Tuesday, 29 April 2014

Frank Brookhouse Dunkerley

I thought we’d have a look today at the work of the Manchester Architect, F. B. Dunkerley and the work he did for the Manchester and Salford Refuges and Homes.


Children’s Shelter, Chatham Street, 1910

Frank Brookhouse Dunkerley was born in 1868 in Timperley, Greater Manchester. He designed various buildings for the charity including the Children’s Shelter on Chatham Street, Manchester in 1910, the Belmont Homes (Crossley, Gaddum, Hayes and Shaw) 1923-1925 and the Sanatorium, 1927, all in Cheadle. Frank was involved in many architectural partnerships during his career most notably; Waddington, Son & Dunkerley who designed the Northern Assurance Building in Albert Square and the "Daily Mail" building in Deansgate, Manchester, and Dunkerley and Taylor who specialised in Churches (including St. Andrew’s on Cheadle Road).
 
It is likely his involvement with the charity stemmed from family connections. Dunkerley was the brother-in-law of Harry Gaddum, and got involved with a lot of the charitable work that Harry did at the beginning of the twentieth century. In fact he took over as president of the District Provident and Charity Organisation Society after Harry's death in 1940.


Designs for Belmont Cottage Homes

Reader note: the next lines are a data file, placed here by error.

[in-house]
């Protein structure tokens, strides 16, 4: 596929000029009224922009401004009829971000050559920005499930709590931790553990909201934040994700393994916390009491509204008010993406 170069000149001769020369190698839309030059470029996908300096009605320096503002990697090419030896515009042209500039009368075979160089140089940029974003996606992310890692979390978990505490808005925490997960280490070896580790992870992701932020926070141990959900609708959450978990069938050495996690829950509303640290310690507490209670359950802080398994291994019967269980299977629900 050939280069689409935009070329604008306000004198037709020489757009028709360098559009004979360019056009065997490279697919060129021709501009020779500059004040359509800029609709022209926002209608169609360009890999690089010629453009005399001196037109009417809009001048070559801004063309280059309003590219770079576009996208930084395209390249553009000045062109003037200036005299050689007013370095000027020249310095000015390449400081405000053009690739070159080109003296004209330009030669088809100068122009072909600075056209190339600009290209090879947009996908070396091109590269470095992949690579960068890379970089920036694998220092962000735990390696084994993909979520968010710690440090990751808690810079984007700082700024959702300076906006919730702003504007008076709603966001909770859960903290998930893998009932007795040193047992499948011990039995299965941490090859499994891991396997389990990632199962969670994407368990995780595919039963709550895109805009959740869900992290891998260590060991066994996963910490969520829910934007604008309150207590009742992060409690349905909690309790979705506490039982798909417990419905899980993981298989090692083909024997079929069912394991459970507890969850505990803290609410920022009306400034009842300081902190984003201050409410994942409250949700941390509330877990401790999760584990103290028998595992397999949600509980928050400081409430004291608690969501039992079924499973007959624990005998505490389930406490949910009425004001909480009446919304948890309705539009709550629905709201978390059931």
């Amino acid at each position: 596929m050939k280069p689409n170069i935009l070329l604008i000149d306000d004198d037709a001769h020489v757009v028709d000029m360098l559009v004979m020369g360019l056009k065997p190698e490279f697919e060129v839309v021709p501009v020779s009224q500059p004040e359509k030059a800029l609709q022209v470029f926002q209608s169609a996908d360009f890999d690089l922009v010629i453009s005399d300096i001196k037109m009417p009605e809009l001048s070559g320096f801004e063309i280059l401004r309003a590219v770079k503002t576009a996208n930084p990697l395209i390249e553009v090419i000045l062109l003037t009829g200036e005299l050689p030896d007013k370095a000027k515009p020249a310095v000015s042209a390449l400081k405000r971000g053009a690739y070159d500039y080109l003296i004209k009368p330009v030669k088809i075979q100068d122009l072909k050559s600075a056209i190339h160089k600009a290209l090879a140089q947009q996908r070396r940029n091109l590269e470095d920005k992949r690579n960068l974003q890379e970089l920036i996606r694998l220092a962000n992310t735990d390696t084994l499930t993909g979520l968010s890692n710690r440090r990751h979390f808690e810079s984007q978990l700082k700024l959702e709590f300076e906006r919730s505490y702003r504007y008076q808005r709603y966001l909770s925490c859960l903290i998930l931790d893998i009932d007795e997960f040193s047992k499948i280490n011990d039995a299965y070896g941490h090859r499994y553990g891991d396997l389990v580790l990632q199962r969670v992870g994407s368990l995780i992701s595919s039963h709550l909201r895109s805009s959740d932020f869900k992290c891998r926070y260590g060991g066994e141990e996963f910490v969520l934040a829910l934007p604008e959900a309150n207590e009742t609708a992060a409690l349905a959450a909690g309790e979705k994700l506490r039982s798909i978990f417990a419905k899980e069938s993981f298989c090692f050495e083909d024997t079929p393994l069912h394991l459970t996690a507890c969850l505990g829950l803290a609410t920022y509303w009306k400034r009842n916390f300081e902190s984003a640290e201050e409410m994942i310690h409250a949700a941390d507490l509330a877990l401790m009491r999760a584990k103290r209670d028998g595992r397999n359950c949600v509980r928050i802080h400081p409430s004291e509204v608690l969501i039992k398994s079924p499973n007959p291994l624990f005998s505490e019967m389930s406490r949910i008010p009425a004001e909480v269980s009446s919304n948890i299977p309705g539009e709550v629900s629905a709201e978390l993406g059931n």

As well as designing the aforesaid buildings Frank and his wife also made regular donations to the charity. His brother William C. Dunkerley was a member of the committee from the end of the First World War until 1924, when his position was taken by his wife.

Support for the charity came from all different areas from people with all different skills. Our Members and Trustees today follow the same pattern. These individuals voluntarily offer support, varying expertise and donations to allow the charity to continue to help those who need our services.

2 comments:

  1. Further to F.B. Dunkerley's charitable work he was the Chair of Governors at Altrincham Grammar School for Boys from its opening in 1912.

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  2. Frank Dunkerley designed the wonderful arts and crafts house called Meadowlands at Mere, now the Mere Court Hotel

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